Today’s Headlines: Tylenol, Brown Fat, Sleep Patterns

Tylenol may not work for acute back pain: Acetaminophen has long been the first drug of choice for sudden (acute) back pain, but an Australian study is calling this into question. More than 1,600 people with acute lower-back pain either took acetaminophen tablets regularly three times a day, took acetaminophen only as needed or took placebo tablets for up to four weeks. “People in all three groups took about the same number of days to become pain-free: 17 days in the regular-dose group and the as-needed group, and 16 days in the placebo group. Participants also kept track of their daily pain (on a scale of 1 to 10), and pain scores across the three groups were about the same throughout the study.” (Fox)

Keeping brown fat may help control diabetes: Brown fat is the furnace of our bodies and uses energy to regulate our body temperature. This is especially important as baby’s, but as we get older and become better at regulating our temperature, we lose brown fat.  Researchers have known for some time that brown fat is also involved in regulation of body weight, but new research is showing it may also play a role in diabetes. “[A] report published in the journal Diabetes…[by researchers] at the University of Texas Medical Branch at Galveston found for the first time that adults who retained more amounts of brown fat were better able to keep blood sugar under control and burn off fat stores.” As of yet, researchers haven’t found a way to turn our natural stores of brown fat “on” or “off.” (Time)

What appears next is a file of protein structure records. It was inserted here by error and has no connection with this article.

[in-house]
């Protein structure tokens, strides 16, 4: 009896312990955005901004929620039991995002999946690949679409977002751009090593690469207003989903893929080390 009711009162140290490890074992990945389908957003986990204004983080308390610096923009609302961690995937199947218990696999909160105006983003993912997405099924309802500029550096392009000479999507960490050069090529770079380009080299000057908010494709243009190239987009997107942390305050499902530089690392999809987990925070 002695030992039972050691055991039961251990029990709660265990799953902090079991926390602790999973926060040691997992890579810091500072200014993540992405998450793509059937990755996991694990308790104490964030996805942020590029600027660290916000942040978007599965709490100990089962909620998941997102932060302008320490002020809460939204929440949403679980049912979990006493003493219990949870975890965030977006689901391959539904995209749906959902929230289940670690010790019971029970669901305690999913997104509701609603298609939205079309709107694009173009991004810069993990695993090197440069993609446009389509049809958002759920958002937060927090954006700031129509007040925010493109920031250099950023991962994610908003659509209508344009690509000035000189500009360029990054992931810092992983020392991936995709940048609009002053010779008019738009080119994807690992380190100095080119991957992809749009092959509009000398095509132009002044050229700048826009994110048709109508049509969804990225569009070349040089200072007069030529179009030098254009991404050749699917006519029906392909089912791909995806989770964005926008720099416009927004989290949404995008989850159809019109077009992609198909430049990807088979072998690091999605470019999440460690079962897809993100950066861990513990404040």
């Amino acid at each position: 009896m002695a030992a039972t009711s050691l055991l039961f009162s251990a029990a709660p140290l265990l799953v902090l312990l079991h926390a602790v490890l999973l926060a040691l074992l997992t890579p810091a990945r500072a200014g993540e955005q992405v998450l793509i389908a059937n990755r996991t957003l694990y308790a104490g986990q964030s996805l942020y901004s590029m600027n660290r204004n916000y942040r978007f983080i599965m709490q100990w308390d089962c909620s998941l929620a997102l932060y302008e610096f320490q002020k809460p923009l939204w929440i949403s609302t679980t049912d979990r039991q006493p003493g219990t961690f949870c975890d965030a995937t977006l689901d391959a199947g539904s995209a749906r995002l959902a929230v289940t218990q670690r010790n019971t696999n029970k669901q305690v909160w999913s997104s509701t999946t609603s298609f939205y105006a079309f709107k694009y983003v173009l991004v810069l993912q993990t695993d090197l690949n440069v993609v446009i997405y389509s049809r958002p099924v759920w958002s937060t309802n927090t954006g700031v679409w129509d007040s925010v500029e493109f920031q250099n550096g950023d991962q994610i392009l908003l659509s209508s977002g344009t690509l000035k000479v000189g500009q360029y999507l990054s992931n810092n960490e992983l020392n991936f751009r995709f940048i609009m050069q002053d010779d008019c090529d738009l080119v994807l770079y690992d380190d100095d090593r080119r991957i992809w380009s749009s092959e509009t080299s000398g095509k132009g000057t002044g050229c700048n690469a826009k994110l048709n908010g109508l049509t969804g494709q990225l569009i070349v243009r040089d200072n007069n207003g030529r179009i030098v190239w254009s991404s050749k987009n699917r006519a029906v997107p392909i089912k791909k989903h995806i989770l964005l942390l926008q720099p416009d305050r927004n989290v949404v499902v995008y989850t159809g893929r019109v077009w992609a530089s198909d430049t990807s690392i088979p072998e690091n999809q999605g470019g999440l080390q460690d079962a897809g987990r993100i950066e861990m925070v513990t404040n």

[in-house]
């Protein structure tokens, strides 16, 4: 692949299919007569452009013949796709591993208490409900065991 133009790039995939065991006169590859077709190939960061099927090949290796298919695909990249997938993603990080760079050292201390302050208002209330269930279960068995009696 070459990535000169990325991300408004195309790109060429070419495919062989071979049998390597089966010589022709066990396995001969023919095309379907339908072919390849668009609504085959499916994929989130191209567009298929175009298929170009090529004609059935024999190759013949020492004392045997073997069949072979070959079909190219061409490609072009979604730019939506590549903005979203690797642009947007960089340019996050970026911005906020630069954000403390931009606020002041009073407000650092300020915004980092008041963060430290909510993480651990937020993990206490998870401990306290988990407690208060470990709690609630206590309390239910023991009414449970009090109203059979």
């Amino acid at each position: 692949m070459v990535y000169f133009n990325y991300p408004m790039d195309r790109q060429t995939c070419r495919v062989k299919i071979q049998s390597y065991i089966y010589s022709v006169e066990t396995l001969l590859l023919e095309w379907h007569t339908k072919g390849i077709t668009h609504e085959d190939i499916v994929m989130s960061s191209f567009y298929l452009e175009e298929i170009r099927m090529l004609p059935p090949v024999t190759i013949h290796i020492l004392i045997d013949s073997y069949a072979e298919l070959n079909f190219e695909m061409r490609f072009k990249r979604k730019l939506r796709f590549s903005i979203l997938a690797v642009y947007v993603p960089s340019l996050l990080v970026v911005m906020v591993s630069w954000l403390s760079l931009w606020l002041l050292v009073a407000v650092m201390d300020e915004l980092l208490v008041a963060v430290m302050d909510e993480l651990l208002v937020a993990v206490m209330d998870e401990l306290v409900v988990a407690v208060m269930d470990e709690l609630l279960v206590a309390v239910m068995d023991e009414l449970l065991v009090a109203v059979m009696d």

What time you wake up may reflect your personality: It appears night owls may have a rougher time than early risers according to a new study from a group of researchers in Spain. “They found that morning people tend to be more persistent. Morning types are also more resistant to fatigue, frustration and difficulties, which often translates into lower levels of anxiety and lower rates of depression, higher life satisfaction and less likelihood of substance abuse. On the other hand, evening people tend to be more extravagant, temperamental, impulsive and novelty- seeking, ‘with a higher tendency to explore the unknown.’ They are more likely to suffer from insomnia and ADHD. They also appear to be more likely to develop addictive behaviors, mental disorders and antisocial tendencies, and even to attempt suicide.” Researchers think both social and genetic factors underlie these differences. (CBS)